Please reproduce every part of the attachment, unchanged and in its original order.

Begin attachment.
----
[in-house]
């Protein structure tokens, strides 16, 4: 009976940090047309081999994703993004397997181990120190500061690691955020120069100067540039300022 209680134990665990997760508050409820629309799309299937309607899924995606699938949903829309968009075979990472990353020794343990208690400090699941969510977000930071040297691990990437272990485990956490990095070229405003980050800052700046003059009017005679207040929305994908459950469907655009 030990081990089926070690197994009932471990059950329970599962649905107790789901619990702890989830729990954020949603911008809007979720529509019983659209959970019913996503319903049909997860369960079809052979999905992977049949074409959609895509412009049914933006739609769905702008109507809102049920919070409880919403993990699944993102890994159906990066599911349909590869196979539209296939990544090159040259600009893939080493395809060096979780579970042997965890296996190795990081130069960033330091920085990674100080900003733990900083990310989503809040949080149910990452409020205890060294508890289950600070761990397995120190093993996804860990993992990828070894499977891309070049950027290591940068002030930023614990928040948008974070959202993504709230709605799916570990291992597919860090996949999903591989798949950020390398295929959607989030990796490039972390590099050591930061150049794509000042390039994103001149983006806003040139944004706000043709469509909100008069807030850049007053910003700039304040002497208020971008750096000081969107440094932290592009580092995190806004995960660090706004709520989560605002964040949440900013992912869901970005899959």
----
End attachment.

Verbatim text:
[in-house]
């Protein structure tokens, strides 16, 4: 009976940090047309081999994703993004397997181990120190500061690691955020120069100067540039300022 209680134990665990997760508050409820629309799309299937309607899924995606699938949903829309968009075979990472990353020794343990208690400090699941969510977000930071040297691990990437272990485990956490990095070229405003980050800052700046003059009017005679207040929305994908459950469907655009 030990081990089926070690197994009932471990059950329970599962649905107790789901619990702890989830729990954020949603911008809007979720529509019983659209959970019913996503319903049909997860369960079809052979999905992977049949074409959609895509412009049914933006739609769905702008109507809102049920919070409880919403993990699944993102890994159906990066599911349909590869196979539209296939990544090159040259600009893939080493395809060096979780579970042997965890296996190795990081130069960033330091920085990674100080900003733990900083990310989503809040949080149910990452409020205890060294508890289950600070761990397995120190093993996804860990993992990828070894499977891309070049950027290591940068002030930023614990928040948008974070959202993504709230709605799916570990291992597919860090996949999903591989798949950020390398295929959607989030990796490039972390590099050591930061150049794509000042390039994103001149983006806003040139944004706000043709469509909100008069807030850049007053910003700039304040002497208020971008750096000081969107440094932290592009580092995190806004995960660090706004709520989560605002964040949440900013992912869901970005899959």